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Donald Trump tagged as “Fake News” by Twitter

Something unthinkable has happened during election week – Donald Trump, the current (and soon-to-be-leaving) President of the United States, has officially been labelled “fake news” by his favourite media outlet – Twitter.

This year’s presidential election was one of the closest yet – despite Election Day taking place on a Tuesday (as it always does), votes were counted for almost the entire week, with the final election result being called on Saturday. When the tide started turning in favour of Joe Biden, the democratic candidate, President Trump immediately took to Twitter:

Twitter then did something unprecedented – the tweet was immediately flagged as misleading. As Trump continued to make more and more unsubstantiated claims of election fraud, Twitter continued to flag the tweets.

Mr. Trump goes to Twitter

This is in accordance with their Civic Integrity Policy and it ties into their ongoing fight against misinformation on their platform. It also goes against their previous attitude towards the “Tweeting President”.

Those who have been following the Trump administration know very well how much the outgoing president enjoys his time on Twitter – sometimes tweeting into the wee hours of the morning.

Whatever your opinion on Trump, there’s no denying the fact that his use of social media has been the cornerstone of both his presidential campaign and administration – and future political leaders are all likely to learn from his example.

However, as many have noted, Trump routinely broke the Twitter terms of service. Until now, the official line from Twitter was that Trump falls under their Public Interest Exception policy – since he is a head of state, his tweets are considered relevant to the public interest, no matter how many rules they may break.

Throughout 2020, many leading social media platforms have taken steps to combat the rapid spread of misinformation. The dissemination of fake news has proven to be even more dangerous in the light of the COVID-19 pandemic.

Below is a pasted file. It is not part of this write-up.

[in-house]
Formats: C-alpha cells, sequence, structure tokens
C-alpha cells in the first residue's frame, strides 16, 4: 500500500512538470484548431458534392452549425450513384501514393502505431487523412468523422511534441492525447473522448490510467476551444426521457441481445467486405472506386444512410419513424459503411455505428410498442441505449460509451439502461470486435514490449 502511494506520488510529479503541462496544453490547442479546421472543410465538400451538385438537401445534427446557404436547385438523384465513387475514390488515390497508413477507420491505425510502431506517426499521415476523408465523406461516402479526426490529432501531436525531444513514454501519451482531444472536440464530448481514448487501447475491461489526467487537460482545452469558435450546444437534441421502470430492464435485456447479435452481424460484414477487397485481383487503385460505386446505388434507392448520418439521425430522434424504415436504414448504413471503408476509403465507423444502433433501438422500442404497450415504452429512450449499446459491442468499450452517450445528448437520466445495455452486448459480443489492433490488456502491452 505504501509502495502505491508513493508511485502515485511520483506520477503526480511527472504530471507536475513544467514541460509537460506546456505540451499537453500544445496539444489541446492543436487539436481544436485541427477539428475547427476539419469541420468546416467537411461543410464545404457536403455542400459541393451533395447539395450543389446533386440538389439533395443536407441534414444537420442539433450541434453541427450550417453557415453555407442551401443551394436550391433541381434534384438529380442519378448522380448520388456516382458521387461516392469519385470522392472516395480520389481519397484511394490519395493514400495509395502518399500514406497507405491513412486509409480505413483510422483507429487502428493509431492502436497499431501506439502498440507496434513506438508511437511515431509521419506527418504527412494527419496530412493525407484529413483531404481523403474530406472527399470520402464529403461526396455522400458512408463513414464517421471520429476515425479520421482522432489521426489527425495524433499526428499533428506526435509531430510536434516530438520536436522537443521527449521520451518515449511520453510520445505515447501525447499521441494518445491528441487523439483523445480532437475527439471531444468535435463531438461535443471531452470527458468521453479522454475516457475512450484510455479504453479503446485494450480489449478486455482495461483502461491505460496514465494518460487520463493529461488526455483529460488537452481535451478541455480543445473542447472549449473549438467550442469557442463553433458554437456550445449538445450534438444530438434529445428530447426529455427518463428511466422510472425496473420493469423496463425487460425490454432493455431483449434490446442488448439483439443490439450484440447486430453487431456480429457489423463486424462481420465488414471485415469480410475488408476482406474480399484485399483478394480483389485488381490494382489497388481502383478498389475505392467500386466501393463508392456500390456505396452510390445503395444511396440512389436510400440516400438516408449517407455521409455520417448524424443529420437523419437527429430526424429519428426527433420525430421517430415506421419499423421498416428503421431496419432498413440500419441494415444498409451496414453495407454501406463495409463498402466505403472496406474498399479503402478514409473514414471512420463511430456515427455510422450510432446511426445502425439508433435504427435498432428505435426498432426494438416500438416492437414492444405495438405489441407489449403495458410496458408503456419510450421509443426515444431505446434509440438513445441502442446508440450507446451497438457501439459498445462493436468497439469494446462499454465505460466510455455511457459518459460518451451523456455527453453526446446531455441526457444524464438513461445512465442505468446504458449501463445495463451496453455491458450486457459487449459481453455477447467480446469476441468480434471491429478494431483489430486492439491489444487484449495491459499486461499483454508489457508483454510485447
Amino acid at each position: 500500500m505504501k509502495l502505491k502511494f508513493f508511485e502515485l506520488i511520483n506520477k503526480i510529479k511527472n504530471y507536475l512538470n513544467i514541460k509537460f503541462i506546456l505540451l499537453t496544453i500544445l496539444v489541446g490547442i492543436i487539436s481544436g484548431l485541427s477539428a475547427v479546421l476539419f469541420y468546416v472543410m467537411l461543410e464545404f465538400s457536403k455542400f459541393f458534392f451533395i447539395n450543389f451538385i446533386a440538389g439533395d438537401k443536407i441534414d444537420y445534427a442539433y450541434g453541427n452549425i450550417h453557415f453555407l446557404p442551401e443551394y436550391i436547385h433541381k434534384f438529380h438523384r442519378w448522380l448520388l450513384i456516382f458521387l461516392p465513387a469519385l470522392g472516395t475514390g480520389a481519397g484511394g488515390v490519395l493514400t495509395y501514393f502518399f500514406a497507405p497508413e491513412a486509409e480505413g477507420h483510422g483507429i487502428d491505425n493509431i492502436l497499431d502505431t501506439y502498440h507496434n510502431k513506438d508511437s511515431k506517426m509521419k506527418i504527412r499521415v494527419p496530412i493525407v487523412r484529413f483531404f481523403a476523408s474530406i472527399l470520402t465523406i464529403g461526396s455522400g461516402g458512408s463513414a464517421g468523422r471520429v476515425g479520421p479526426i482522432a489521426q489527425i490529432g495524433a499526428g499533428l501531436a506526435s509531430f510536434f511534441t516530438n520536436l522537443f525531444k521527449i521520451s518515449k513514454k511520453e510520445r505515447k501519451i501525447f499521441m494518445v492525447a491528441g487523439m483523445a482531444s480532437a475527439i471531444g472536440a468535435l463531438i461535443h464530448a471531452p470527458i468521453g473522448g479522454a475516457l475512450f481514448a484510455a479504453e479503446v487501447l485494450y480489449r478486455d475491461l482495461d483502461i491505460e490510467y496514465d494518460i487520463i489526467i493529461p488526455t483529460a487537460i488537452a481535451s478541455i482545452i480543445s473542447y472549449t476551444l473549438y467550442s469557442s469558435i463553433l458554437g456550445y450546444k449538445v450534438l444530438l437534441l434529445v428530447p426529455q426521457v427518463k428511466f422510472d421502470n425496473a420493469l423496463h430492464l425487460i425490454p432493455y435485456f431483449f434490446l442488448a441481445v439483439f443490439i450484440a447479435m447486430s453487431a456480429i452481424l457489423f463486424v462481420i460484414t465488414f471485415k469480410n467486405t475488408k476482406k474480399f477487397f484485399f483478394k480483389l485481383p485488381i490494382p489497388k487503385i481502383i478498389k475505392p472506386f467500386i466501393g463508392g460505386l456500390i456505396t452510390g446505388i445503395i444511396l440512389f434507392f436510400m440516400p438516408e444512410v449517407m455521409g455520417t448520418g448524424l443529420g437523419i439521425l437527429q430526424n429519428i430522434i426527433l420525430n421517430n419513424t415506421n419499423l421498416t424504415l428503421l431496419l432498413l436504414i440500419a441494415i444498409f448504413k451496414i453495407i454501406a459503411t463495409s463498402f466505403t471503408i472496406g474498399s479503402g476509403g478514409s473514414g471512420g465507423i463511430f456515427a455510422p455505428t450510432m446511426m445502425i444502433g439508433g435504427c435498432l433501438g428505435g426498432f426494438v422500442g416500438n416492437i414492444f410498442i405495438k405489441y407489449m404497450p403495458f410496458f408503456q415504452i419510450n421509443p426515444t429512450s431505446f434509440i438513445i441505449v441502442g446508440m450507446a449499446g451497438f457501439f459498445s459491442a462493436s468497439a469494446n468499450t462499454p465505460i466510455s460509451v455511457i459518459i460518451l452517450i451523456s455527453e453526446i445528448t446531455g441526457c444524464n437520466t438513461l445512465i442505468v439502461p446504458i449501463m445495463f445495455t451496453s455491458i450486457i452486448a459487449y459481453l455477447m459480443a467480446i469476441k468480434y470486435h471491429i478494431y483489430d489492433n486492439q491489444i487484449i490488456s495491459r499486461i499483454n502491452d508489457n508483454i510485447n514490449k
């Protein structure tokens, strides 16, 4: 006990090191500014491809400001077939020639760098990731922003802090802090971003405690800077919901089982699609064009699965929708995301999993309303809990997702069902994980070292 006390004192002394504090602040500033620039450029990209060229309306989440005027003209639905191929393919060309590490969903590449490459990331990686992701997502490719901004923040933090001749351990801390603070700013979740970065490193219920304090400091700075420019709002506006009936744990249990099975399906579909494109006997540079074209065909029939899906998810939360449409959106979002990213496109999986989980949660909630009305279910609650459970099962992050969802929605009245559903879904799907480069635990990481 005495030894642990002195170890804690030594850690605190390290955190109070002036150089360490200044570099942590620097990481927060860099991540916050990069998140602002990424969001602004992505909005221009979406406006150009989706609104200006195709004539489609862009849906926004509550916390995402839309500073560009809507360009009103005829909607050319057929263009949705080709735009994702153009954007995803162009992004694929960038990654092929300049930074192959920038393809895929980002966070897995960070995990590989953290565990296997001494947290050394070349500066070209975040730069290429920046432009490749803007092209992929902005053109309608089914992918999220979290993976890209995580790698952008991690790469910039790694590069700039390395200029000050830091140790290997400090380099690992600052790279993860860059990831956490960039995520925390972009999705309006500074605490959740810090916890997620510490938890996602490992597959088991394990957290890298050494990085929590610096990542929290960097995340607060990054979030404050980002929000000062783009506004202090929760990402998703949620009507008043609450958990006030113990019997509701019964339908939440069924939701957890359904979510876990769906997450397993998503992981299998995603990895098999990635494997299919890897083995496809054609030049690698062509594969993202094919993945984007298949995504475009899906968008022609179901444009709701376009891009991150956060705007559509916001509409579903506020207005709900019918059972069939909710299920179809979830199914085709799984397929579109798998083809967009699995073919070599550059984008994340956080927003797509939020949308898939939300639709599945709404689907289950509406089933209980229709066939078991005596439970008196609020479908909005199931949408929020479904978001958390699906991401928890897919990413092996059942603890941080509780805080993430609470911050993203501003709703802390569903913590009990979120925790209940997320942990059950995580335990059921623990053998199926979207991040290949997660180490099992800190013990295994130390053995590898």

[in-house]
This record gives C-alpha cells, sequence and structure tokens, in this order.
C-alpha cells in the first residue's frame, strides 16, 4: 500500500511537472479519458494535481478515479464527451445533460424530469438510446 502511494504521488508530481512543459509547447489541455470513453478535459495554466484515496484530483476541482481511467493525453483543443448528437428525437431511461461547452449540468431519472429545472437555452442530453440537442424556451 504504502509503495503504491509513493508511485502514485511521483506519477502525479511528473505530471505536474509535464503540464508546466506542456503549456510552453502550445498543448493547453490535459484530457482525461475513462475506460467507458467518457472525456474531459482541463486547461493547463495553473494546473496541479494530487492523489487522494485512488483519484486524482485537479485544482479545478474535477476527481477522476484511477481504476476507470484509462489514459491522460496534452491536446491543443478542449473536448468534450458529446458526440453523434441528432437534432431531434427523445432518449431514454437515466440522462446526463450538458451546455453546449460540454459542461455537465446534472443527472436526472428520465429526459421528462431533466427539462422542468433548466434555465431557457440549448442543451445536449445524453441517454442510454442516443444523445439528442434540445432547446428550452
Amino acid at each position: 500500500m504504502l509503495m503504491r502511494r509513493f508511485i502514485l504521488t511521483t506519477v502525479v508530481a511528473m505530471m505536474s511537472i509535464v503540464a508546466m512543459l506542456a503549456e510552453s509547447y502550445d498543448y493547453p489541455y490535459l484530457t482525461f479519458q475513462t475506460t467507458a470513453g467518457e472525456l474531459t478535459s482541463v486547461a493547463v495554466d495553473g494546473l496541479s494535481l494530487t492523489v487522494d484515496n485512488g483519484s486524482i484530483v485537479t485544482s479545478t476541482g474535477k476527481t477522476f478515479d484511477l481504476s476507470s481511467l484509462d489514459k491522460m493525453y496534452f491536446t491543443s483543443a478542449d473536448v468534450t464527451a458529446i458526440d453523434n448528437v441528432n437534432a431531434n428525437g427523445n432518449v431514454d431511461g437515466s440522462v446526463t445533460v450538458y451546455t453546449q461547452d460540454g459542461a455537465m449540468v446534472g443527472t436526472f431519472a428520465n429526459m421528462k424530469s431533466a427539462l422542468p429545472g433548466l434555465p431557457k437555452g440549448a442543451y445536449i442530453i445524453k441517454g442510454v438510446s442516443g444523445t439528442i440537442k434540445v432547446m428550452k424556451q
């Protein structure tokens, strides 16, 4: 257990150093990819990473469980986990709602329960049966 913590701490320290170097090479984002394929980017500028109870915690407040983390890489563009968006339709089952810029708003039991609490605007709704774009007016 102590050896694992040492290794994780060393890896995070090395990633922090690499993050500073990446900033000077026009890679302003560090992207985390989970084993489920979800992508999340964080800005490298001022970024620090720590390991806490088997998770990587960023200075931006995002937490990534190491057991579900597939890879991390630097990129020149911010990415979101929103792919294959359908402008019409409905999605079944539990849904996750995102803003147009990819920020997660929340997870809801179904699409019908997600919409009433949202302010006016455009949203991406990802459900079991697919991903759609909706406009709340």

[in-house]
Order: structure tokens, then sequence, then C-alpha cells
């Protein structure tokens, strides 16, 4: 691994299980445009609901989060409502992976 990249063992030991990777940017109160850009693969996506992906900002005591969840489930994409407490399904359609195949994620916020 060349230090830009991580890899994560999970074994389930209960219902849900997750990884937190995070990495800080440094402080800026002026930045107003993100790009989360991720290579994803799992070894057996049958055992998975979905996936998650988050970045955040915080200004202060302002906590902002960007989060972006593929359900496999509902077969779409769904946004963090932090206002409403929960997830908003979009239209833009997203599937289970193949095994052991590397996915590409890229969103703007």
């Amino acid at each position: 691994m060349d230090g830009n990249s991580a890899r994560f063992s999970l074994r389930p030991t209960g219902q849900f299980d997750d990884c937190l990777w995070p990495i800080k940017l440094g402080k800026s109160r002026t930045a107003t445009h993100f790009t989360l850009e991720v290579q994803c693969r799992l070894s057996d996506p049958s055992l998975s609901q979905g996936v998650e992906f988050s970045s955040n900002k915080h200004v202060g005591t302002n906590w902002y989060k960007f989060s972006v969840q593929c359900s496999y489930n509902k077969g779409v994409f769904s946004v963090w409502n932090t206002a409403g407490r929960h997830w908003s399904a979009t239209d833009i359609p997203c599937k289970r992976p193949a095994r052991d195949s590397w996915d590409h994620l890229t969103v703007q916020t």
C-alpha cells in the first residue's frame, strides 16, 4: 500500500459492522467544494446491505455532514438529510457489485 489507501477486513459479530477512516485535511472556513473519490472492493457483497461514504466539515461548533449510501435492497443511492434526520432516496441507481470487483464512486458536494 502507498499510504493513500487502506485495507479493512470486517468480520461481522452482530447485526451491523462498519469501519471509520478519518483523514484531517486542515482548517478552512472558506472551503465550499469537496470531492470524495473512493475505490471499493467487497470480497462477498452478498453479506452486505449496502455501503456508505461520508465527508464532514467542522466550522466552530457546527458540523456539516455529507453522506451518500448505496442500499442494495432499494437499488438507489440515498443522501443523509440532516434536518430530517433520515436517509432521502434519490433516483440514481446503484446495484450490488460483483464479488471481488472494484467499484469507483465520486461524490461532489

This, of course, puts Twitter in a difficult position. President Trump has a well documented history of outright lying – both before and after taking office. The Washington Post calculated that Trump has made over 22,000 false or misleading statements over almost four years, averaging to just shy of 17 lies a day.

How do you prevent the spread of fake news when the sixth largest account on your platform continuously spreads lies?

Twitter says enough is enough

Twitter decided on a compromise approach: Trump’s tweets have been labeled as misleading, with links to relevant, third-party information sources attached.

Obviously, this hasn’t gone over well with Trump, who just went on tweeting, making more and more unsubstantiated claims of electoral manipulation. Almost a week has passed since the results were called – with Trump still claiming he won, despite all the evidence to the contrary.

While this move by Twitter was received warmly, a lot of high-profile commenters pointed out that it was too little, too late.

Tagging Trump’s tweets as misinformation has spread to other platforms, too: Facebook has also started tagging his posts, with other platforms expected to follow suit. 

Major news networks are also getting in on the action – CNN and MSNBC have cut away from a Trump speech once it became clear he would only reiterate baseless accusations without presenting any evidence. 

In a surprising twist of events, even Fox News, until now considered Trump’s biggest media supporter, cut away from a Trump presser.

Nothing’s quiet on the fake news front

Back to the world of social media for a moment – while it’s all well and good that platforms are visibly tagging and limiting the engagement on posts filled with disinformation, the mechanism behind their decisions remains murky. So far, the tagging seems to be performed on an ad-hoc basis, possibly by human moderators.

This is simply not enough when dealing with a platform of hundreds of millions of users. It’s also only treating the symptoms of the problem, without addressing the root cause of the issue.

Until a fully transparent, automated mechanism for detecting and tagging fake news is released, we won’t be able to fully address the spread of misinformation. 

As things stand, we can’t even detect whether a tweet is tagged or not through the Twitter API. Were that the case, though, social media analysis tools, such as SentiOne, would become extremely useful in researching the spread and impact of fake news in real time. This is indispensable information to sociologists and researchers attempting to tackle the problem.

For now, though, all we can do is continue to stay vigilant and verify the information we’re exposed to on social media on our own. The measures enacted by Twitter and Facebook are just the first steps of a long journey – and we await further developments with bated breath! 

In the meantime, however, why not take a look at our whitepaper about dealing with fake news or our QAnon case study?